WordCamp Toronto: Developers

I attended WordCamp Toronto for developers last weekend. It was a lot of fun. We were hosted by George Brown College again, and I’m grateful for their contribution. The venue was great. Below are my notes from the presentations that I attended.

Git, Capistrano, and WordPress

  • nathanielks on github
  • Highly recommends using git sub-modules
  • Highly recommends using a VPS on your server

    It allows for complete control over your installation. Which means that you can set up git on the server, along with whatever else you want to

    This might also mean that I can work with Common Lisp on the webservers. Good stuff

  • Capistrano

    Based on Ruby and the Rails framework

    There is a tutorial on how to use this on theme.fm

  • Use rsync for client files and images in a seperate folder, so that git doesn’t have to deal with this kind of binary data.
  • Use a local, staging (Ideally on the webhost to make sure that things work with their version of php and mysql, etc), and production repository.

    It is paramount to keep your production area safe.

Fundamentals of theme development

By Kirk Wright, freelance theme developer from Montreal

  • Always use wp_reset_postdata() after using your own loop.
  • Recommends the use of the following plugins

    Debug bar

    Debug bar extender

IDEs for PHP

Jeremy Clarke – WordPress Montreal

Use NetBeans

Panel: Your own WP development business

When consulting

  • You can probably ask for twice your current amount, and clients would still be willing to pay for your services.
  • Clients that want to pay the least usually want the most.
  • You don’t want to work for clients that don’t respect your time and work. They will always want one more feature for their website and not want to pay for it.
  • Read the book ‘E-myth revisted’

When you are designing your own product (Like a plugin)

When designing anything, pick 1 or 2 items that have to be there and compromise on anything else. Get the product out there and add the other features depending on user feedback.

Site migration

Rick Radko – WordPress Ottawa

  • Don’t develop on the live site. Use a dev site.
  • Dev site can be on a subdomain of the main server. This way the files and DB copy is local to the server. Quicker.
  • When doing a site migration, don’t use a simple search-and-replace. This will break something. Just don’t do it.
  • Use the search-and-replace script mentioned in the codex.

    Its called ‘searchreplacedb2’ or something like it.

  • Vhosts

    Allows you to set up ‘virtual host names’

    Makes it easy to use other domain names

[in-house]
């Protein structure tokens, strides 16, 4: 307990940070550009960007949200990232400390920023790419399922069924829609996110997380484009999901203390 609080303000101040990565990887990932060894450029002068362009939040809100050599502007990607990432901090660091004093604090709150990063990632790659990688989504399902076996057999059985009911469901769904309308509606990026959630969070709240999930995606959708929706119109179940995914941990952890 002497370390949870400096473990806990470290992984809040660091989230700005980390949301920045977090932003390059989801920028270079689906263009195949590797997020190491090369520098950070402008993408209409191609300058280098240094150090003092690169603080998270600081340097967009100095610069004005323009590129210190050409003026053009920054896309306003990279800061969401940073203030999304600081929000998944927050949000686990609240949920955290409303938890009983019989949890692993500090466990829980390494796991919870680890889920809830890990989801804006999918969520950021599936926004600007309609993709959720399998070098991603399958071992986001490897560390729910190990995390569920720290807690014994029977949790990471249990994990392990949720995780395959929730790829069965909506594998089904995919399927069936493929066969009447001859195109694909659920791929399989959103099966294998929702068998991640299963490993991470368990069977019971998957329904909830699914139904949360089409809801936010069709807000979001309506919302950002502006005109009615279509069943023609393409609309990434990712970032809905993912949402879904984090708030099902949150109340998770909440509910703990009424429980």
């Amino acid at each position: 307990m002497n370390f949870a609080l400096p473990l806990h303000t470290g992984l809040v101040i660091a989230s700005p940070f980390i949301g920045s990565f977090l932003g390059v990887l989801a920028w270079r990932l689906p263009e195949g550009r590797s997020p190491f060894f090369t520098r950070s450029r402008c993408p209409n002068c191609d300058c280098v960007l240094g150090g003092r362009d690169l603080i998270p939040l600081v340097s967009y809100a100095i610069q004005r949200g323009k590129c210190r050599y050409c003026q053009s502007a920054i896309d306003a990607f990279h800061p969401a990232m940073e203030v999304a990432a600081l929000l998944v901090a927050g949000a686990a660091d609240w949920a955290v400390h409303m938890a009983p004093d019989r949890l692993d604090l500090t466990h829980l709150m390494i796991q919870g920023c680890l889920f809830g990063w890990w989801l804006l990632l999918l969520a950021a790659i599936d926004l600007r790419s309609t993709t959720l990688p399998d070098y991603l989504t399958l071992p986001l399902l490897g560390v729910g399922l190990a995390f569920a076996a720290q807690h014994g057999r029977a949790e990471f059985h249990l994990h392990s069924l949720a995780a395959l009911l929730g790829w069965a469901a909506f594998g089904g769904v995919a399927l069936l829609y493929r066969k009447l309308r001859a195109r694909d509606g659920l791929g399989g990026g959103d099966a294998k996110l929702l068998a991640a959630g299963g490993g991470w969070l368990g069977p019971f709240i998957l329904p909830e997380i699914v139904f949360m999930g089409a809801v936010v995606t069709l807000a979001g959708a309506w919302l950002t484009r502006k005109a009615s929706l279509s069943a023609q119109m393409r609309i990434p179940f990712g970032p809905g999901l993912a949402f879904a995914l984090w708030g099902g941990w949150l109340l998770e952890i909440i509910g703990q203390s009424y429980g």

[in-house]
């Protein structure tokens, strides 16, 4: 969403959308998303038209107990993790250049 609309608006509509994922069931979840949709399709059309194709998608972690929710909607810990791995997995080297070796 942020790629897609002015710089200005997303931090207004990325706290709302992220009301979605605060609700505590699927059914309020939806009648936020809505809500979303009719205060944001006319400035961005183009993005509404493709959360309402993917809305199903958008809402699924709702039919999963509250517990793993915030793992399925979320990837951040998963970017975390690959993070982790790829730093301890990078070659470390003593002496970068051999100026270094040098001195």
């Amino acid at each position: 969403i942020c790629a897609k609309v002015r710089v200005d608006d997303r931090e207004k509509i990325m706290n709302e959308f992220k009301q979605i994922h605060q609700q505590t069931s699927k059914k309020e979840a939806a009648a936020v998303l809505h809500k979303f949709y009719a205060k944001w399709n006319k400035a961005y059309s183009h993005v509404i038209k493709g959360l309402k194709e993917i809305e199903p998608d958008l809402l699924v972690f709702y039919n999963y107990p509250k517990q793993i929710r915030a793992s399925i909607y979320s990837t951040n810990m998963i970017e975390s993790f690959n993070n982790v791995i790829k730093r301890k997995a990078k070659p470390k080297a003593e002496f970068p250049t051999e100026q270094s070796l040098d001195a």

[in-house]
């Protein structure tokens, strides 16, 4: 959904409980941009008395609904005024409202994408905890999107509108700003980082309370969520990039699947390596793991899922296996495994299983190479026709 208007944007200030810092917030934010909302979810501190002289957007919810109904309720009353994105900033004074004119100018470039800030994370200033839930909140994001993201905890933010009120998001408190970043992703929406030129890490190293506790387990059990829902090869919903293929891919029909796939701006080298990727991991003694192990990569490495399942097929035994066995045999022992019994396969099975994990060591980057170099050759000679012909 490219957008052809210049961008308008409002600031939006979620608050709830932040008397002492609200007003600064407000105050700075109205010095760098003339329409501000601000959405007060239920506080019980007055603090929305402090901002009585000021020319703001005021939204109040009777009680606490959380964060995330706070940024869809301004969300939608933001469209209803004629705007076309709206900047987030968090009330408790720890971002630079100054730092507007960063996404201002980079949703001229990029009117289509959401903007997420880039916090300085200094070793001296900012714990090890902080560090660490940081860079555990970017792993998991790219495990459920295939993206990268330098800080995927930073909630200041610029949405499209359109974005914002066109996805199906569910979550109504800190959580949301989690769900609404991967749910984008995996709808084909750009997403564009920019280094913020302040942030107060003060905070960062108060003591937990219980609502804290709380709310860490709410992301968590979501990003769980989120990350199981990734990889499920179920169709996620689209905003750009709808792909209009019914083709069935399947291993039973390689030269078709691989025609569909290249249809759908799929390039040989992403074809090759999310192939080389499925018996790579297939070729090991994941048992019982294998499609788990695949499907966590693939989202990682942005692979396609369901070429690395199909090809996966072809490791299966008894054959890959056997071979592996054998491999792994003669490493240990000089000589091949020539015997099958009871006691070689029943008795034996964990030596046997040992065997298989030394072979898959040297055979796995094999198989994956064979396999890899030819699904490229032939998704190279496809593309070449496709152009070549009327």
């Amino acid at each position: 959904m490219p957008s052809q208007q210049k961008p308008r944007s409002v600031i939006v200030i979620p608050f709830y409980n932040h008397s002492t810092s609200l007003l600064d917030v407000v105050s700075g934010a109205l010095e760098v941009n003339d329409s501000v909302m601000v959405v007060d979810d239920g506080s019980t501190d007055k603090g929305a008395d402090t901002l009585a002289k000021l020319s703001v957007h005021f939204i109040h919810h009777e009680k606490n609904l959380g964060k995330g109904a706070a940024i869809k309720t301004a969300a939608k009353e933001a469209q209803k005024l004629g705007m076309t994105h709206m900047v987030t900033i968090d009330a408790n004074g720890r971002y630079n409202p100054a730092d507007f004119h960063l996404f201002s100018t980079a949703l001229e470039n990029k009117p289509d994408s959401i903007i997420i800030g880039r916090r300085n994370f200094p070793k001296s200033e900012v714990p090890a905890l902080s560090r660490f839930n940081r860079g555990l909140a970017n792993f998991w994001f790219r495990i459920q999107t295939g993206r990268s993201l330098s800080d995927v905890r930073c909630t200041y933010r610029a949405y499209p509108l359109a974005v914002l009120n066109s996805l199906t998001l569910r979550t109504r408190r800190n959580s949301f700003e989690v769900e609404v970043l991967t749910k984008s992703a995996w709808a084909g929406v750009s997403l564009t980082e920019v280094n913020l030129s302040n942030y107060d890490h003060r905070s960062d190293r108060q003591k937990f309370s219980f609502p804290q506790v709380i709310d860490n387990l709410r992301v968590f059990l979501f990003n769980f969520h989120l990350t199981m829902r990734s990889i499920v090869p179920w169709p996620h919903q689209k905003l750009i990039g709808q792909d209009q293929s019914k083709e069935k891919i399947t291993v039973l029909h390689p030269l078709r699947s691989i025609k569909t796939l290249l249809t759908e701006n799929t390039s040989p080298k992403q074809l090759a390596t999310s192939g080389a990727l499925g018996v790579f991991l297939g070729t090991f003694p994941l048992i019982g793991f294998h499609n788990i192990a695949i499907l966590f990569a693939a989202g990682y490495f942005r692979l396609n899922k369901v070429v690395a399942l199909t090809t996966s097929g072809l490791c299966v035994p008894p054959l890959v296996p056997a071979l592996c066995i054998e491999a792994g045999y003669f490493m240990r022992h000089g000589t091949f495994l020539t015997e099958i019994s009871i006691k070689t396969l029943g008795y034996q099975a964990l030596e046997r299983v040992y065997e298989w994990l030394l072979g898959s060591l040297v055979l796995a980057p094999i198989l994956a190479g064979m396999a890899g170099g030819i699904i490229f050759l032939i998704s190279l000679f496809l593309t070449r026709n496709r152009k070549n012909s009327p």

• If you have the dev site locally on your computer, you can change your computer’s hosts file to point to localhost when the live site’s URL is asked for.

    Adv: You don’t have to worry about search and replacing anything. Just copy all the files to the webhost when you are done.

    Disadv: You wouldn’t be able to visit the live site. You will have to comment out that line from your hosts file if you want to. Basically, you wouldn’t be able to visit both sites simultaneously.

  • Online resources

    Backupbuddy and InfiniteWP – They say that they do site migrations, and they know about the serialization issue (Which is why you can’t do a simple search-and-replace).

    Make sure that any service you use knows about the serialization issue.

WP Theme Frameworks

Chad Mohr – SwitchWP

  • Uses the premium Genesis framework – seems very happy with it.

    Very little coding required.

    Unique way of customizing sites – you only code the things that are unique to your project.

  • Bones – base theme, responsive, html5
  • Suffusion – lots of design options
  • Types plugin – CPT, custom taxonomies, and custom meta boxes, all managed through the WP dashboard
  • Recommends:

    Gravity forms

    Yoast SEO

Tips for presentation

Looking at a lot of presentations allows me the luxury of seeing what works and what doesn’t. Every speaker deserves kudos for putting themselves out there, and facing a sea of people focusing on them. Most people can’t do that, and its a willingness that everyone should have. So good for them, and congratulations for having walked (And talked) through it.

Once you get past that, its a matter of implementation. Some things work better than others. Here are the things that I noted. Its a list of things not to do, and thats half the battle.

  • Do not live code in a presentation

    Too easy to get lost in the implementation and details, and lose the big picture.

  • Do not show files of code

    Use snippets of code in your slides

  • Do not talk about code

    Talk about the benefits of your code

    Talk about how people should use your tool. That is to say, the API.

    Talk high-level. Talk results. Not implementation.

    The reason is that the details will get forgotten by your audience in about 2 hours. If they want the implementation details, they can look at the source and/or the comments in your code, or a blog post detailing how you did something. Just point them to where they can get that information.

  • Do not get into a conversation with 1 (or 2, or 3) audience member.

    Doing so will take away from your presentation, and alienate the other members of your audience.

    If you are having a conversation, turn it into a discussion and be sure to constantly invite other audience members to chime in. Do NOT alienate your audience. Make them part of the club.

  • Stay on schedule

    Start and stop on time. It shows respect for your audience’s time. If you have to go over, let people know that you are doing so, and that they are welcome to step out if they need to do other things. Don’t make it awkward for them. And apologize for going over time.

Leave a Reply